- The Washington Times - Thursday, August 24, 2000

NEW YORK The United Nations must set up international brigades of ready soldiers and professionalize its military planning or it is doomed to repeat recent peacekeeping failures, a U.N.-appointed international panel reported yesterday.
In a harsh evaluation of recent peacekeeping failures, the 10-member board of experts said the organization must respond more rapidly to emergencies and replace idealistic theories with more realistic expectations.
In a slap at the world body's permanent bureaucracy, the experts from countries including the United States, Russia, Britain and Japan said the Secretariat "must not apply best-case planning assumptions to situations where the local actors have historically exhibited worst-case behavior."
They also warned that blue-helmeted troops must be properly equipped and authorized to defend themselves from hostile forces.
Among its more dramatic recommendations, the report said U.N. member states should establish several brigade-sized forces of 5,000 troops, each which could be deployed to trouble spots within 30 to 90 days.
It also said the U.N. peacekeeping department in New York should be staffed with well-trained military professionals and equipped with modern information technology.
The report did not estimate the cost of its recommendations, but they could be expected to substantially boost the present peacekeeping budget of $2.2 billion. The United States is assessed one-third of peacekeeping costs but has unilaterally reduced its contribution to one-quarter and is seeking to cut it further.
The 58-page report, commissioned by U.N. Secretary-General Kofi Annan in the wake of ill-fated missions in the Balkans and Africa, warned against confusing the organization's vaunted impartiality with a "failure to distinguish victim from aggressor."
In a nod to failures in Bosnia-Herzegovina and Sierra Leone, the report said if "one party to an agreement clearly and incontrovertibly is violating" the terms of a cease-fire, "continued equal treatment of all parties by the United Nations can in the best case result in ineffectiveness and in the worst may amount to complicity with evil."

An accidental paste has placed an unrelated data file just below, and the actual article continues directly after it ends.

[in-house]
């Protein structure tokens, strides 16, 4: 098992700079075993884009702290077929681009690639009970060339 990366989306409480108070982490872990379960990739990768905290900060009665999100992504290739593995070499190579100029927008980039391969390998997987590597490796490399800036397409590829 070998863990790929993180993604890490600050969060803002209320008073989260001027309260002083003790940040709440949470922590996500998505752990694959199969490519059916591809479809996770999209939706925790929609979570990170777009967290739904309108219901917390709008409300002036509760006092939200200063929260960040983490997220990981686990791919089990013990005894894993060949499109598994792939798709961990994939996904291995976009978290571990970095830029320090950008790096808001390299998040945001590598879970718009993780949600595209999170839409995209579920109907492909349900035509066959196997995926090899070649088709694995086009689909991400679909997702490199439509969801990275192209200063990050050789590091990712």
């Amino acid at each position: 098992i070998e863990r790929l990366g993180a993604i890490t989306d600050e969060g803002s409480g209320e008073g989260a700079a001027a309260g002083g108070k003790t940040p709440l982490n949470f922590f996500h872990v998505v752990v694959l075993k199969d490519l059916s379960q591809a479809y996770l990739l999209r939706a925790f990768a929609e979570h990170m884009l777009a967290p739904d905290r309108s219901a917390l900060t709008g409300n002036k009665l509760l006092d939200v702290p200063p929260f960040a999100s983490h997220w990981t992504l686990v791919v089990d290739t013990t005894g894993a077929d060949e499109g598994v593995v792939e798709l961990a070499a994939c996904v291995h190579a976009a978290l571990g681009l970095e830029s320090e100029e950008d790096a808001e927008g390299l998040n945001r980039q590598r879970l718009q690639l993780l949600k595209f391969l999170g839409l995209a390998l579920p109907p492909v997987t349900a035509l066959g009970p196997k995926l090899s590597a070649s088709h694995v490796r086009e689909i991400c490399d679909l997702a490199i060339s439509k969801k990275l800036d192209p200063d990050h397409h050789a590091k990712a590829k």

The panelists also urged permanent U.N. officials to be more forthcoming with the national representatives on the Security Council.
"The Secretariat must tell the Security Council what it needs to know, not what it wants to hear," wrote the experts in a likely reference to council members' complaints that they were not properly advised of warning signs before the genocidal rampage in Rwanda in 1994.
"The panel's analysis is frank yet fair; its recommendations are far-reaching yet sensible and practical," said Mr. Annan himself a former head of peacekeeping in his introduction to the report.
The Clinton administration also welcomed the report, saying much of it echoed its own concerns about peacekeeping operations. U.S. officials noted that the experts stopped short of calling for a standing army, a sensitive issue for many members of Congress.
"It raises all the right questions," said James Cunningham, the deputy U.S. ambassador to the United Nations, who said the administration had already discussed the report with Capitol Hill staffers.
He did not indicate, however, that the United States would be willing to spend more on peacekeeping, or to relax its insistence on a continued zero-growth budget for the overall organization.
"Funding will be a problem we'll have to deal with later," Mr. Cunningham told reporters yesterday. "We'll look and see if there are other places in the U.N. system where we can identify savings."
American policemen participate in U.N. missions, but no U.S. soldier serves under a U.N. commander. However, 89 nations have contributed 37,300 military and civilian personnel for 14 current U.N. peacekeeping missions around the world.
With the addition or expansion of missions in East Timor, southern Lebanon, Sierra Leone and Kosovo, the U.N. peacekeeping budget has nearly doubled to $2.2 billion in the past year. That figure will increase again in the coming months as missions to Congo and the Horn of Africa get under way.
The report will be an important subject for discussion when more than 100 world leaders convene here next month for a millennium summit.
The panel, led by veteran U.N. diplomat Lakhdar Brahimi of Algeria, criticized member states for failing to provide sufficient peacekeeping tools including intelligence, troops and heavy equipment.
But the panel reserved some of its sharpest comments for the peacekeeping department's organizational inadequacy.
The board found that only 2 percent of the department's budget is spent on headquarters staff and that the organization lacks sufficient intelligence, information technology and planning capabilities.
"Staff shortages in some areas are plainly obvious," said the report, which noted the department has only 15 political desk officers to oversee 14 operations, and 32 military officers to provide planning and guidance to 27,000 troops in the field.
The peacekeeping department was gutted two years ago when developing nations rebelled against the use of experts who were loaned to the organization by member countries, usually the wealthier ones.
Cost constraints have prevented the hiring of permanent staff to replace most of the so-called "gratis personnel."

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